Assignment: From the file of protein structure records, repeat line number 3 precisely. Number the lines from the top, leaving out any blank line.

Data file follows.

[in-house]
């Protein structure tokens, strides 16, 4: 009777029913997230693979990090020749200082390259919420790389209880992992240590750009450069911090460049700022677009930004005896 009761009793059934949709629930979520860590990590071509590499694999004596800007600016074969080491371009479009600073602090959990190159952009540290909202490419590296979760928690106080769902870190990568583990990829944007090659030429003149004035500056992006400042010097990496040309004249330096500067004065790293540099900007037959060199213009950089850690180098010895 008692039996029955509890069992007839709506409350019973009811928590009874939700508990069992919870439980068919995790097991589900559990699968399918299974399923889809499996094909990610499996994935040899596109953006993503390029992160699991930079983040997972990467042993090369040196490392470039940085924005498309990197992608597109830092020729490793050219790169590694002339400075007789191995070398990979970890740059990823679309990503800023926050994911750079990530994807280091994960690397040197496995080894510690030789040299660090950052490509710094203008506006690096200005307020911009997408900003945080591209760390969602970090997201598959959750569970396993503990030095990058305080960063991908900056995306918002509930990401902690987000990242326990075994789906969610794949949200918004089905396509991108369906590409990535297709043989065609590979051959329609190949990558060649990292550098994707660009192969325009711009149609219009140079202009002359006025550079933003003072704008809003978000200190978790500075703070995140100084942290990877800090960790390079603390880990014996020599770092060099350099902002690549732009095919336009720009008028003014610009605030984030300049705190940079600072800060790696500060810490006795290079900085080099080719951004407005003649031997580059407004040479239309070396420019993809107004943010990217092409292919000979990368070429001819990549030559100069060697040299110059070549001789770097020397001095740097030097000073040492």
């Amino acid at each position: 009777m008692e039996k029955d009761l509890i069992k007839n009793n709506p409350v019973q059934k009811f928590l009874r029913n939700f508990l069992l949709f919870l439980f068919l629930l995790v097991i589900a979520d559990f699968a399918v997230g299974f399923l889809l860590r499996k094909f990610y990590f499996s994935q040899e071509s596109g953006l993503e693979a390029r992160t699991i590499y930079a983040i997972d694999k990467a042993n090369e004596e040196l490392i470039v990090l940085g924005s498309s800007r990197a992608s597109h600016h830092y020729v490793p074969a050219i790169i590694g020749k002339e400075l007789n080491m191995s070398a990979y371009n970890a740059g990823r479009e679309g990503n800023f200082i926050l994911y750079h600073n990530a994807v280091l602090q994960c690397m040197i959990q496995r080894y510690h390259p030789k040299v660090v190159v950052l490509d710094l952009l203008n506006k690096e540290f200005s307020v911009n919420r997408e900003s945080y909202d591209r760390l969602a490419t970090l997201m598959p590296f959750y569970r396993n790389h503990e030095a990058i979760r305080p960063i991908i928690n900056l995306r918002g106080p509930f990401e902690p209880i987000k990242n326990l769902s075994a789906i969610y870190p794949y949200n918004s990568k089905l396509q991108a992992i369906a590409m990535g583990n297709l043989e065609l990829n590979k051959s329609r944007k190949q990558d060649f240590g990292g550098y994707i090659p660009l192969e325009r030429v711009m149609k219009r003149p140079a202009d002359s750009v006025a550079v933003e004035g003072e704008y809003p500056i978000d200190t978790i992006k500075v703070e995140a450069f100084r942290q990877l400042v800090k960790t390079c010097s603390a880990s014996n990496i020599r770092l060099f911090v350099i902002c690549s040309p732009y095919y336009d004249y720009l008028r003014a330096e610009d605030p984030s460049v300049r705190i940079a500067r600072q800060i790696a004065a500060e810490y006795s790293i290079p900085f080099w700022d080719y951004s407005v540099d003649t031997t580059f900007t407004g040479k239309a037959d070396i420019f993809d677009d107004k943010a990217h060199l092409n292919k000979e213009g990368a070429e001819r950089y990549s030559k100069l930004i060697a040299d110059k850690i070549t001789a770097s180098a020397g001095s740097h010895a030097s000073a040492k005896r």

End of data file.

């Amino acid at each position: 009777m008692e039996k029955d009761l509890i069992k007839n009793n709506p409350v019973q059934k009811f928590l009874r029913n939700f508990l069992l949709f919870l439980f068919l629930l995790v097991i589900a979520d559990f699968a399918v997230g299974f399923l889809l860590r499996k094909f990610y990590f499996s994935q040899e071509s596109g953006l993503e693979a390029r992160t699991i590499y930079a983040i997972d694999k990467a042993n090369e004596e040196l490392i470039v990090l940085g924005s498309s800007r990197a992608s597109h600016h830092y020729v490793p074969a050219i790169i590694g020749k002339e400075l007789n080491m191995s070398a990979y371009n970890a740059g990823r479009e679309g990503n800023f200082i926050l994911y750079h600073n990530a994807v280091l602090q994960c690397m040197i959990q496995r080894y510690h390259p030789k040299v660090v190159v950052l490509d710094l952009l203008n506006k690096e540290f200005s307020v911009n919420r997408e900003s945080y909202d591209r760390l969602a490419t970090l997201m598959p590296f959750y569970r396993n790389h503990e030095a990058i979760r305080p960063i991908i928690n900056l995306r918002g106080p509930f990401e902690p209880i987000k990242n326990l769902s075994a789906i969610y870190p794949y949200n918004s990568k089905l396509q991108a992992i369906a590409m990535g583990n297709l043989e065609l990829n590979k051959s329609r944007k190949q990558d060649f240590g990292g550098y994707i090659p660009l192969e325009r030429v711009m149609k219009r003149p140079a202009d002359s750009v006025a550079v933003e004035g003072e704008y809003p500056i978000d200190t978790i992006k500075v703070e995140a450069f100084r942290q990877l400042v800090k960790t390079c010097s603390a880990s014996n990496i020599r770092l060099f911090v350099i902002c690549s040309p732009y095919y336009d004249y720009l008028r003014a330096e610009d605030p984030s460049v300049r705190i940079a500067r600072q800060i790696a004065a500060e810490y006795s790293i290079p900085f080099w700022d080719y951004s407005v540099d003649t031997t580059f900007t407004g040479k239309a037959d070396i420019f993809d677009d107004k943010a990217h060199l092409n292919k000979e213009g990368a070429e001819r950089y990549s030559k100069l930004i060697a040299d110059k850690i070549t001789a770097s180098a020397g001095s740097h010895a030097s000073a040492k005896r």